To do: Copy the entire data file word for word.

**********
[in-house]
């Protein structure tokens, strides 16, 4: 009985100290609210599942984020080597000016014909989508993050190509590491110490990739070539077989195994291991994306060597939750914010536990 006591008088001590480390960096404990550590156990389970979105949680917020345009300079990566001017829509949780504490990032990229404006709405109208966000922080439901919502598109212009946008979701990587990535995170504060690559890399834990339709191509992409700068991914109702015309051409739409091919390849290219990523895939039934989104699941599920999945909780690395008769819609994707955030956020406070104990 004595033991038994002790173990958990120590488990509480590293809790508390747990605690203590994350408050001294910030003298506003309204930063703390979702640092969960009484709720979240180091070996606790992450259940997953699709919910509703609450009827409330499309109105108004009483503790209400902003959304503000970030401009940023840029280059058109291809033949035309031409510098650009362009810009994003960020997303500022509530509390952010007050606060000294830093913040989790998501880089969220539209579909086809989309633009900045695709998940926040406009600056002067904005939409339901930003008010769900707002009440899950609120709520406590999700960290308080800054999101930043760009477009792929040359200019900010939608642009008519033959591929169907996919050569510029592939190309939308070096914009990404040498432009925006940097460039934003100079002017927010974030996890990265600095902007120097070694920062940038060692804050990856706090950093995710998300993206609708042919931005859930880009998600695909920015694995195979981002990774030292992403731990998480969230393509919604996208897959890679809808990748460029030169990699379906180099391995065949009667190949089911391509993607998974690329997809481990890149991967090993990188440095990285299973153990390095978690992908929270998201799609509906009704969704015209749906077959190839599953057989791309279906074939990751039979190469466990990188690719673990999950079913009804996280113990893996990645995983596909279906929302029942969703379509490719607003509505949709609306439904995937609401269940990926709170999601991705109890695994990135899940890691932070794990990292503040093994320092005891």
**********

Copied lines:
[in-house]
């Protein structure tokens, strides 16, 4: 009985100290609210599942984020080597000016014909989508993050190509590491110490990739070539077989195994291991994306060597939750914010536990 006591008088001590480390960096404990550590156990389970979105949680917020345009300079990566001017829509949780504490990032990229404006709405109208966000922080439901919502598109212009946008979701990587990535995170504060690559890399834990339709191509992409700068991914109702015309051409739409091919390849290219990523895939039934989104699941599920999945909780690395008769819609994707955030956020406070104990 004595033991038994002790173990958990120590488990509480590293809790508390747990605690203590994350408050001294910030003298506003309204930063703390979702640092969960009484709720979240180091070996606790992450259940997953699709919910509703609450009827409330499309109105108004009483503790209400902003959304503000970030401009940023840029280059058109291809033949035309031409510098650009362009810009994003960020997303500022509530509390952010007050606060000294830093913040989790998501880089969220539209579909086809989309633009900045695709998940926040406009600056002067904005939409339901930003008010769900707002009440899950609120709520406590999700960290308080800054999101930043760009477009792929040359200019900010939608642009008519033959591929169907996919050569510029592939190309939308070096914009990404040498432009925006940097460039934003100079002017927010974030996890990265600095902007120097070694920062940038060692804050990856706090950093995710998300993206609708042919931005859930880009998600695909920015694995195979981002990774030292992403731990998480969230393509919604996208897959890679809808990748460029030169990699379906180099391995065949009667190949089911391509993607998974690329997809481990890149991967090993990188440095990285299973153990390095978690992908929270998201799609509906009704969704015209749906077959190839599953057989791309279906074939990751039979190469466990990188690719673990999950079913009804996280113990893996990645995983596909279906929302029942969703379509490719607003509505949709609306439904995937609401269940990926709170999601991705109890695994990135899940890691932070794990990292503040093994320092005891």